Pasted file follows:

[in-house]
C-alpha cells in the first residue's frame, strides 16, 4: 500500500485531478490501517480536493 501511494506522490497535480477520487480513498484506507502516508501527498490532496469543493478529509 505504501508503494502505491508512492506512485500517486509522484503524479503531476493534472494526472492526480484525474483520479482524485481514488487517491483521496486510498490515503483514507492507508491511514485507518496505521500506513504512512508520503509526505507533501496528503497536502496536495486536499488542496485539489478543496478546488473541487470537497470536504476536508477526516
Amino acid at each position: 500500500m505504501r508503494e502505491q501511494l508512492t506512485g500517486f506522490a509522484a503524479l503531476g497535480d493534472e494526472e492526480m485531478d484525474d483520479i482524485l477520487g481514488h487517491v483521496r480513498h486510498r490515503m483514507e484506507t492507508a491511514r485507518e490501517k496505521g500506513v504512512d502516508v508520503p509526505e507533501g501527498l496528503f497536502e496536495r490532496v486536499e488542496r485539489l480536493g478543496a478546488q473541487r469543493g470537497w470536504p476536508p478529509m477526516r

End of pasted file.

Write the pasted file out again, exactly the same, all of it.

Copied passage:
[in-house]
C-alpha cells in the first residue's frame, strides 16, 4: 500500500485531478490501517480536493 501511494506522490497535480477520487480513498484506507502516508501527498490532496469543493478529509 505504501508503494502505491508512492506512485500517486509522484503524479503531476493534472494526472492526480484525474483520479482524485481514488487517491483521496486510498490515503483514507492507508491511514485507518496505521500506513504512512508520503509526505507533501496528503497536502496536495486536499488542496485539489478543496478546488473541487470537497470536504476536508477526516
Amino acid at each position: 500500500m505504501r508503494e502505491q501511494l508512492t506512485g500517486f506522490a509522484a503524479l503531476g497535480d493534472e494526472e492526480m485531478d484525474d483520479i482524485l477520487g481514488h487517491v483521496r480513498h486510498r490515503m483514507e484506507t492507508a491511514r485507518e490501517k496505521g500506513v504512512d502516508v508520503p509526505e507533501g501527498l496528503f497536502e496536495r490532496v486536499e488542496r485539489l480536493g478543496a478546488q473541487r469543493g470537497w470536504p476536508p478529509m477526516r